However, YOUR store’s legendary customer service is there in the event of a problem. Besides, the factory also does product testing and has quality control procedures in place. Just ask your customer service team how challenging it is to satisfy a customer if they’ve been sold an item as being perfect. Visiting a factory will once and for all dispel any lingering notion that all of the products you sell are perfect.
Improve team work and rapport
When your team spends time together outside of the store there is opportunity for everyone to let their hair down and learn more about one another. It’s said that shared experiences bring people together. Use travel time and meal time as a way for your team to learn about and better understand the people they work with. Plan some ice-breaking games to stimulate this process. Consider a mini contest to reward those who learn the most during the factory tour.
Establish direct factory contacts for better service
I’ve found that the employees in the factories love to meet those who are selling their products. Factory managers, line managers and customer service employees often tell visitors to call them if they have problems. I’ve found factory employees want to please retailers and welcome feedback on ways to better serve the store and ultimately the consumer. Be sure to compliment the factory staff when appropriate about good or superior service.
Capture photos and video for future training
Assign a reporter or scribe from your team to document and photograph/video important aspects of the factory tour. Use this information for new hire training and follow up sales meetings. If you use current employees in the training process this material will allow them to re-live the experience and convey the enthusiasm that was generated from the tour.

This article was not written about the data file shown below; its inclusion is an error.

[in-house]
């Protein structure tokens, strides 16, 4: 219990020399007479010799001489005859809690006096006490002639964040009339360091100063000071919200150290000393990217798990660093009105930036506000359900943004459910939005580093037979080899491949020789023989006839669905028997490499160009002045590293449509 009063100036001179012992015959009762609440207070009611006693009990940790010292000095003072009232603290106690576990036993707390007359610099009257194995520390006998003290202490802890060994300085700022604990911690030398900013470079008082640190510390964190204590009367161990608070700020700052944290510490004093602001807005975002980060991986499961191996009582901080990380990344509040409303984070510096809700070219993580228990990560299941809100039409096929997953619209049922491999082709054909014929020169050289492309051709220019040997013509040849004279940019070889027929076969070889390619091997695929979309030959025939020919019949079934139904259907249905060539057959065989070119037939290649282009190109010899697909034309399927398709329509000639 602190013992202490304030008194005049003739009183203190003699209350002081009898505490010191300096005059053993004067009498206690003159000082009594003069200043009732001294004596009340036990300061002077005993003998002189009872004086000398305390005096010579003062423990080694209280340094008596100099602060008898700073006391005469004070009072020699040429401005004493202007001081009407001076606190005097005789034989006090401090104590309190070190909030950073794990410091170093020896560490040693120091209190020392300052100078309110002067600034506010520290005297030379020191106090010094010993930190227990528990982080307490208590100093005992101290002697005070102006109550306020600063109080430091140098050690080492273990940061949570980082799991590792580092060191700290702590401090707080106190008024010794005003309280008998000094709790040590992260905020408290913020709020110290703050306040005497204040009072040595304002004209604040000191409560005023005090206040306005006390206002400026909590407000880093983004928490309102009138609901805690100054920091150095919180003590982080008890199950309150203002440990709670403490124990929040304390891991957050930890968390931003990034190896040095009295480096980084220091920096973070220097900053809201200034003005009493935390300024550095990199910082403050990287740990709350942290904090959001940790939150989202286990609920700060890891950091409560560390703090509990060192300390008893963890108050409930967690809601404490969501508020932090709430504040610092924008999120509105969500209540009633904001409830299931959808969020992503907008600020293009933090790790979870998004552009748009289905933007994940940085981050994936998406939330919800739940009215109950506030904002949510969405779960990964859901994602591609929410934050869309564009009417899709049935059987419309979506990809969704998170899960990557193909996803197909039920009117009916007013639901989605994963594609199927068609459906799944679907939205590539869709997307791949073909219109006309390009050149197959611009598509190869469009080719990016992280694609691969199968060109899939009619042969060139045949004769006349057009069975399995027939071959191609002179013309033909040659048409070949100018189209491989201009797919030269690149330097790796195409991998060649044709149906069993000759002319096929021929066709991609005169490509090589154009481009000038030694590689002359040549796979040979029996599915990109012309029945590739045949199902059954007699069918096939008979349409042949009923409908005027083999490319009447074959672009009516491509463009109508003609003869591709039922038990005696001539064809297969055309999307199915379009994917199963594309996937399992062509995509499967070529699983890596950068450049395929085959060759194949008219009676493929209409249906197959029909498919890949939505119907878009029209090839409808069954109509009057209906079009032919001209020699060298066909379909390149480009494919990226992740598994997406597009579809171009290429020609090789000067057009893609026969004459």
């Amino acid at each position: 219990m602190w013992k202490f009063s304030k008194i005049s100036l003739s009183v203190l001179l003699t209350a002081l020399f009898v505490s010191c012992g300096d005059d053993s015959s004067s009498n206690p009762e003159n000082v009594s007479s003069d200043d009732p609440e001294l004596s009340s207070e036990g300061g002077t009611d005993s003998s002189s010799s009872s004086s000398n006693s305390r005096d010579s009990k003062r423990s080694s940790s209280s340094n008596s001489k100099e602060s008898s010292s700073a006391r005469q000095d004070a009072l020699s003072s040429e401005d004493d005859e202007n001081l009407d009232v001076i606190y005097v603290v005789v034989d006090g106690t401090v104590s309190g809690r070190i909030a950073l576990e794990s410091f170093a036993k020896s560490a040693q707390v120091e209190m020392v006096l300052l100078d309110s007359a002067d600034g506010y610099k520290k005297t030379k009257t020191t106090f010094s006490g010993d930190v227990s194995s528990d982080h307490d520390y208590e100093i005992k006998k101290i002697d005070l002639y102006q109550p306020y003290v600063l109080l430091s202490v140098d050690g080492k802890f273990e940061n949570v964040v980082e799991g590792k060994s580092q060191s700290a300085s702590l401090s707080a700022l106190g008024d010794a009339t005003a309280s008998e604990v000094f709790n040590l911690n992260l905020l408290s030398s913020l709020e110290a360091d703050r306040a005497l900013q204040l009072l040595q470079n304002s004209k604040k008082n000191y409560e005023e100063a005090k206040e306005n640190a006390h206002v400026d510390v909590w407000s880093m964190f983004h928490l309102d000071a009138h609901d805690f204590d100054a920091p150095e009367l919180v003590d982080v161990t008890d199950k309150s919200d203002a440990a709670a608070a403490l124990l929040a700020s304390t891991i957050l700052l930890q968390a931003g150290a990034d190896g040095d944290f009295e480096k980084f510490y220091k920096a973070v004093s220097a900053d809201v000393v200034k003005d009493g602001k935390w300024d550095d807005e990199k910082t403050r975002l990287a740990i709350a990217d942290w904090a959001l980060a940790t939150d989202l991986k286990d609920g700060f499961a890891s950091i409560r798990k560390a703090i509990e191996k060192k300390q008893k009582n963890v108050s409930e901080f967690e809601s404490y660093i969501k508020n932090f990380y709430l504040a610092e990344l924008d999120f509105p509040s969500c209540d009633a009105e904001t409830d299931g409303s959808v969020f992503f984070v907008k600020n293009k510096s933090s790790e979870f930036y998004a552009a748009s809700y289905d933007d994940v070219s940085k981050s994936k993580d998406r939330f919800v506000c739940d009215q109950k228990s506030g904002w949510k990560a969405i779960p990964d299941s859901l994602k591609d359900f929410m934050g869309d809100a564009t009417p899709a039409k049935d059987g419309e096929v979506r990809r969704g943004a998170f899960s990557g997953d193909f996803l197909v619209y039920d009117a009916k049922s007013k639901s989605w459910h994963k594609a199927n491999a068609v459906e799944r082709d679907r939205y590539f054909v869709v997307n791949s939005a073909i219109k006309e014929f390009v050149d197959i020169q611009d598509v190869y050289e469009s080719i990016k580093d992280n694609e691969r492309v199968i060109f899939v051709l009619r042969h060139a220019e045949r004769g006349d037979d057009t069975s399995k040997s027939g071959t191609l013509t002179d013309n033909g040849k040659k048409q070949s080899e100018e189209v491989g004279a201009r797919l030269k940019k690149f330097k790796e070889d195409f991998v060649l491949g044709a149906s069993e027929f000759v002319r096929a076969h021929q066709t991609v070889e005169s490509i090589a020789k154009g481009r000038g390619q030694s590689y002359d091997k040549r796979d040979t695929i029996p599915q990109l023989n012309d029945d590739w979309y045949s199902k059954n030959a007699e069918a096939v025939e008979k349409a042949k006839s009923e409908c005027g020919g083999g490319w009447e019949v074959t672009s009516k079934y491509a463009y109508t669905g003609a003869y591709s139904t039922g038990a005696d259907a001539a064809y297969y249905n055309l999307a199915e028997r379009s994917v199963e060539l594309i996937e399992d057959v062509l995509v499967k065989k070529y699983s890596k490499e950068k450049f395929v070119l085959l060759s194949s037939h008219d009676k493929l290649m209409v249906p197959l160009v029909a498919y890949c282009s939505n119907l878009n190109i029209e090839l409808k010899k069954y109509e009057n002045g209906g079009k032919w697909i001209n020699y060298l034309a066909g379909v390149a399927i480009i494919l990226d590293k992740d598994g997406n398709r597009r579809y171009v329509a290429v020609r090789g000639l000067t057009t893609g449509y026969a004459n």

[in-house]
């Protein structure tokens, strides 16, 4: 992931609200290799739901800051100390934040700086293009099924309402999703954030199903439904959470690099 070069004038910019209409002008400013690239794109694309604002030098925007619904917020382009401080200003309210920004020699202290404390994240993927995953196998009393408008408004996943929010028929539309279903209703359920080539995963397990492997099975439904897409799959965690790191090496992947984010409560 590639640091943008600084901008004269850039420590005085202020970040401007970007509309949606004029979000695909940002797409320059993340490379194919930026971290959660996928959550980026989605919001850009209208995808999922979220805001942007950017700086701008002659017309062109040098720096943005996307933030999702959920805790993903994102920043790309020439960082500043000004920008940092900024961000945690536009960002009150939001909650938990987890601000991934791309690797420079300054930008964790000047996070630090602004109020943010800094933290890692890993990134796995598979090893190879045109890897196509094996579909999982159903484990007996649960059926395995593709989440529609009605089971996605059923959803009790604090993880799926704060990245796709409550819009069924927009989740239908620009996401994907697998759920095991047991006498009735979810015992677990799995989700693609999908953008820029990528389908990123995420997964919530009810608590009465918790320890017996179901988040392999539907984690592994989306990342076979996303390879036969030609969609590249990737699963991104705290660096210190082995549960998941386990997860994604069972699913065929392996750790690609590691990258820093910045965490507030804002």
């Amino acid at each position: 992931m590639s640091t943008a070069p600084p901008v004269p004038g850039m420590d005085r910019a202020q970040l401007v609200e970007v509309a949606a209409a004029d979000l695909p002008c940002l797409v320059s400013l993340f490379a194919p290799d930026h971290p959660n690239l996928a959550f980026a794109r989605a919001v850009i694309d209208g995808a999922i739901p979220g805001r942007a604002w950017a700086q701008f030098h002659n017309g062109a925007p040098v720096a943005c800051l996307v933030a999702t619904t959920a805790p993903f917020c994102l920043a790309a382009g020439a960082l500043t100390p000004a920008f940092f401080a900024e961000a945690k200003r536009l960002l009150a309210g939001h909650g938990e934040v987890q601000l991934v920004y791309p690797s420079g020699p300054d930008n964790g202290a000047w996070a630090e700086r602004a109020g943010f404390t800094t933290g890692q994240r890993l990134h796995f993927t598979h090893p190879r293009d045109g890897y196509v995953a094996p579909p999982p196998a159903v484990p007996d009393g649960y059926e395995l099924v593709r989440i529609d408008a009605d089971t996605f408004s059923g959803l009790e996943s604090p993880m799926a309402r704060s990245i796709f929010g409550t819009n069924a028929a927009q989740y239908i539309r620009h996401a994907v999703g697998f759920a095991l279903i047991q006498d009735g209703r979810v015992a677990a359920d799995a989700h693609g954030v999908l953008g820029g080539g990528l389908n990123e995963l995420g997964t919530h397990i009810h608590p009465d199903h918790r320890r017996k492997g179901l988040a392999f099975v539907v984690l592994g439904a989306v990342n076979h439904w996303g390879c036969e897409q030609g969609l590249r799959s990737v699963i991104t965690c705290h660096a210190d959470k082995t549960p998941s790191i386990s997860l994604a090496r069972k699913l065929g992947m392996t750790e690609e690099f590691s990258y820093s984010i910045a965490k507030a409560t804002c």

Geographically it might be challenging to arrange factory tours. I know it’s painful to think about having part of your sales team away from the store. You’ll likely do two trips to keep coverage in the store and you may want to pay them for the trip and time away from the store. However, weigh the benefits of a tour. Inspiring your team to learn more about the products they sell and then presenting them with confidence and enthusiasm to your customers has value.
When buying customers tell their friends and neighbors about the great products and values from your store can that possibly be a bad thing? Another benefit is that knowledge of basic construction and materials is transferable from one manufacturer to the next. When you attend the furniture market why not select some of your key vendors that are logical to visit and tell them that you have an offer they can’t refuse. Perhaps they’ll partner with you to fund or share the cost of arranging a tour. I think you’ll be surprised at the willingness you’ll find from your furniture partners. After all, they benefit too. Now on another note, if we ever meet I can tell you everything you ever needed or wanted to know about foxes of North America. I have been an enthusiastic fox expert since third grade. The red one is my favorite.